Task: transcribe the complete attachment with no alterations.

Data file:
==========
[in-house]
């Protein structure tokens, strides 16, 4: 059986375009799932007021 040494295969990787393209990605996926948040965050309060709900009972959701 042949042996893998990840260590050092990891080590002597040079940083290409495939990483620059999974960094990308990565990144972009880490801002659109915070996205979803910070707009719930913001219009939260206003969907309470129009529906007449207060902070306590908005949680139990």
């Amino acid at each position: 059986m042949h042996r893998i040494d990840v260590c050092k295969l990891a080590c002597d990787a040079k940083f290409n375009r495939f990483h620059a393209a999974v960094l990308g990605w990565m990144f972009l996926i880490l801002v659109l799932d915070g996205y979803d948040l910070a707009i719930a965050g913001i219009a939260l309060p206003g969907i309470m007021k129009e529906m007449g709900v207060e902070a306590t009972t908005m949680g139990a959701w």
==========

[in-house]
């Protein structure tokens, strides 16, 4: 059986375009799932007021 040494295969990787393209990605996926948040965050309060709900009972959701 042949042996893998990840260590050092990891080590002597040079940083290409495939990483620059999974960094990308990565990144972009880490801002659109915070996205979803910070707009719930913001219009939260206003969907309470129009529906007449207060902070306590908005949680139990």
């Amino acid at each position: 059986m042949h042996r893998i040494d990840v260590c050092k295969l990891a080590c002597d990787a040079k940083f290409n375009r495939f990483h620059a393209a999974v960094l990308g990605w990565m990144f972009l996926i880490l801002v659109l799932d915070g996205y979803d948040l910070a707009i719930a965050g913001i219009a939260l309060p206003g969907i309470m007021k129009e529906m007449g709900v207060e902070a306590t009972t908005m949680g139990a959701w």